Horsepower can be measured at every rpm across an entire range, not just at peak.

Dear MXA,
In your bike tests, like the Husqvarna FC350 with a Pro Circuit’s exhaust pipe, you said that the Pro Circuit pipe made 2 more horses than the stock pipe at peak and was 3 horses better at 11,000 rpm. That makes no sense. Does it make 2 horsepower more or 3 horsepower more? It can’t be both.

Of course it can be both. You are confused about the difference between peak horsepower and horsepower measured at random spots on the rpm curve. Peak horsepower is defined as the maximum horsepower that the engine makes. In this case, the Pro Circuit pipe makes 2 horses more than the stock exhaust at peak (55.03 horsepower to 53.15), while at different points on the curve—take 10,300 rpm for example—the Pro Circuit FC350 pipe makes 3.45 horsepower more (53.48 horsepower to 50.03).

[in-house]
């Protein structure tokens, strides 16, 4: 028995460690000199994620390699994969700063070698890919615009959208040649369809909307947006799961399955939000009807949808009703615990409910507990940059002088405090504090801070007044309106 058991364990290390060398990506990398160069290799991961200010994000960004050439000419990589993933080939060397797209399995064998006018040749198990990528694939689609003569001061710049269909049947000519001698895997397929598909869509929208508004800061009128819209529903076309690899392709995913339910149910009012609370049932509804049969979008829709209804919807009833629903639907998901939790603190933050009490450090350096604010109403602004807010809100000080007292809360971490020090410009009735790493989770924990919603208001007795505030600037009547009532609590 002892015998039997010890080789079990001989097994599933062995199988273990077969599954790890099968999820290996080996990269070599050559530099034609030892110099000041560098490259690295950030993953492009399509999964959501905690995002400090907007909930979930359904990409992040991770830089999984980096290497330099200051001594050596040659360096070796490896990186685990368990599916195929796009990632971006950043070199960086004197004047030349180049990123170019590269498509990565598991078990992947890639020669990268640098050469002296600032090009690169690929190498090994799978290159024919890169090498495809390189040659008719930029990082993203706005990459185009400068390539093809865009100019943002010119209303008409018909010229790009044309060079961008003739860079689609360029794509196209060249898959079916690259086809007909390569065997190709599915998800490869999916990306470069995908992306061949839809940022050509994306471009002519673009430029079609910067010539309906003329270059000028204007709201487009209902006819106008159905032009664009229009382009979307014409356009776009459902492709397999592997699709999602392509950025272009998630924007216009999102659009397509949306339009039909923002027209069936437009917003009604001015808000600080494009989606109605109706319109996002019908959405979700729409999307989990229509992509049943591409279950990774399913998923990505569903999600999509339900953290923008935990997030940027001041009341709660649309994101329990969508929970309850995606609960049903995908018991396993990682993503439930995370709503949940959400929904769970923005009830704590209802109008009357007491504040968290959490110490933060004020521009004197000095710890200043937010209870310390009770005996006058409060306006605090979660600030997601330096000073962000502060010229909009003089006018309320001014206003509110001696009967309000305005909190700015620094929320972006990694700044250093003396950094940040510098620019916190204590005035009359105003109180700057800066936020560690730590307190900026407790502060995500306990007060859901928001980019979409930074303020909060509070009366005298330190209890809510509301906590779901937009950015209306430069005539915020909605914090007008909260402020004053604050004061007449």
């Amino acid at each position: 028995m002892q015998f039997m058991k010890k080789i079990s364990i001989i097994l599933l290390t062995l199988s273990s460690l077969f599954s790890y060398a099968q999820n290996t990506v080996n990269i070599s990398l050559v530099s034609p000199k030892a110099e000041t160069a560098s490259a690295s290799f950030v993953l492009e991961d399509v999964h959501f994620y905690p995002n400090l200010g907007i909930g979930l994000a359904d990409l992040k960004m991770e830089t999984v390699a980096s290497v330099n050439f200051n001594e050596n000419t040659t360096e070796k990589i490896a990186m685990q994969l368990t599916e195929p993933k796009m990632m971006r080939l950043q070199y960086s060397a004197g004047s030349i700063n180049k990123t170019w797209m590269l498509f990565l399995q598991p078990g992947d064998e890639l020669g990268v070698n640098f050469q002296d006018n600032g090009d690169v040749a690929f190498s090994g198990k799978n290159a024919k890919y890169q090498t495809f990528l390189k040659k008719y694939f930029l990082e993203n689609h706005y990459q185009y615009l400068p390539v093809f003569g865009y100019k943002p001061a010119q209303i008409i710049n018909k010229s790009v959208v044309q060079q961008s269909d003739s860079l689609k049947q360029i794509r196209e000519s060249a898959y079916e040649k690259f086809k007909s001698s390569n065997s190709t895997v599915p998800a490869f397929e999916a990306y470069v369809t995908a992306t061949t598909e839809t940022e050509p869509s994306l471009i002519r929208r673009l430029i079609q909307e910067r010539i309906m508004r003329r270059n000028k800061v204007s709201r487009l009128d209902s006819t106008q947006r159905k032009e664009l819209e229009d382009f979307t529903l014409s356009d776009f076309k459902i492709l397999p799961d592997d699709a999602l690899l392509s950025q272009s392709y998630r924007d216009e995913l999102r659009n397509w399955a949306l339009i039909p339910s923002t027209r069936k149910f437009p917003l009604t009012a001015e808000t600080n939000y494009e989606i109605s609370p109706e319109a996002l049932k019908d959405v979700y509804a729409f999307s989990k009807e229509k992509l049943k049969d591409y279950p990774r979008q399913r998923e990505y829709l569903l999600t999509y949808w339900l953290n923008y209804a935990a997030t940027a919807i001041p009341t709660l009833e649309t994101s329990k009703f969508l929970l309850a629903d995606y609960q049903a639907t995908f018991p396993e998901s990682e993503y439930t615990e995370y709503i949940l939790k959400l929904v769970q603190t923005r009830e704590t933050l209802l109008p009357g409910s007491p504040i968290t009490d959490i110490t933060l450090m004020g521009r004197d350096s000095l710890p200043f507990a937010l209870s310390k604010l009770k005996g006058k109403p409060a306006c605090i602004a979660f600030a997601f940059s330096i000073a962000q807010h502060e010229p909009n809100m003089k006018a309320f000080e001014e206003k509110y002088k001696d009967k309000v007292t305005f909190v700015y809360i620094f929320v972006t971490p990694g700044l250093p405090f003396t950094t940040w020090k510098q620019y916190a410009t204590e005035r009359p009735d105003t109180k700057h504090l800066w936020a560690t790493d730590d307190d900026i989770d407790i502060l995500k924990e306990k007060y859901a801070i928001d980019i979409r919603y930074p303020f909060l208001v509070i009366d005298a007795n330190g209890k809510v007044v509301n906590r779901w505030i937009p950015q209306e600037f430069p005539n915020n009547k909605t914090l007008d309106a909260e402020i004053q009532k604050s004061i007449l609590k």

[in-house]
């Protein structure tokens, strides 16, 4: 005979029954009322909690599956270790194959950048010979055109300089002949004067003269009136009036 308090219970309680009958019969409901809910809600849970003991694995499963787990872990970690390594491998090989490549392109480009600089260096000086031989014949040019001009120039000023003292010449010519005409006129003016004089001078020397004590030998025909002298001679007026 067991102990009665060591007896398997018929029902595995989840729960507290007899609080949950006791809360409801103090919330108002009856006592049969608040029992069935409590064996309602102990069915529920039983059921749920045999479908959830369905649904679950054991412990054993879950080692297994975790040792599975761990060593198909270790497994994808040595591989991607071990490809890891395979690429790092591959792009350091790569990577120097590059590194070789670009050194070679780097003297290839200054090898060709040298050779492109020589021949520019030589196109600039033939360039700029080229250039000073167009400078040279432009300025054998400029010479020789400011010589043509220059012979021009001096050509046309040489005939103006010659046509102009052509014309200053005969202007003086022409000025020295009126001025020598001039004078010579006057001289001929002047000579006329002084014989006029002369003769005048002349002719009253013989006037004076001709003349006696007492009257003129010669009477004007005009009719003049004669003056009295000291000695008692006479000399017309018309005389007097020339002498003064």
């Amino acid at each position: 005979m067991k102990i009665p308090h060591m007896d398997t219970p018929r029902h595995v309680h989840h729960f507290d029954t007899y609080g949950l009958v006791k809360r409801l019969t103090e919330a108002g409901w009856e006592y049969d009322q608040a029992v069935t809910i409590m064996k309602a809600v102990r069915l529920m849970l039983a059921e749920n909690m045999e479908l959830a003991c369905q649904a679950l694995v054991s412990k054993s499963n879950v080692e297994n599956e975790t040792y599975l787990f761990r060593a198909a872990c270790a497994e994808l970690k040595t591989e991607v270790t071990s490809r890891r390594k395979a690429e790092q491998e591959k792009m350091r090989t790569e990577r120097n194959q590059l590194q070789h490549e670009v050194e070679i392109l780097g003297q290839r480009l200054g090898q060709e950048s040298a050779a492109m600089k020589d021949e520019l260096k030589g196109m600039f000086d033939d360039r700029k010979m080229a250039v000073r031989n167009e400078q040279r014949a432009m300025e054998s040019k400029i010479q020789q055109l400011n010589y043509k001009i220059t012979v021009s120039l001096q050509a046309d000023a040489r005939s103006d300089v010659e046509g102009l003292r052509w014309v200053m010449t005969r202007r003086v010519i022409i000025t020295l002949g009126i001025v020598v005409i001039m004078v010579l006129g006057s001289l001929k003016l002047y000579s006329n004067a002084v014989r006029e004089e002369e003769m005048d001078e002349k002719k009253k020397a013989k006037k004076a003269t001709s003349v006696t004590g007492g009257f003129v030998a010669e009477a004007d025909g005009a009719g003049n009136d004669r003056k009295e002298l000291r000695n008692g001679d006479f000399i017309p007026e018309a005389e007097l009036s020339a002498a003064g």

Peak measures the highest horsepower, but often a pipe, piston, cam or mod makes larger gains, albeit at lower horsepower numbers when compared to the stock engine, at different parts of the powerband. This can be very pronounced when an engine doesn’t sign off as soon. For example, the 2018 KX450 made 56.43 horsepower at peak compared to the 2019 KX450’s 55.86 horsepower at peak. That would lead you to believe that the 2018 KX450 is one horsepower stronger than the 2019 KX450. It is, but only at peak; however, after peak, the 2019 KX450 made 3 more horses than the 2018 model (50.65 horsepower to 47.14). If we kept going to sign-off at 11.500 rpm, the 2019 KX450 would be making 5 more horsepower than the 2018 KX450.


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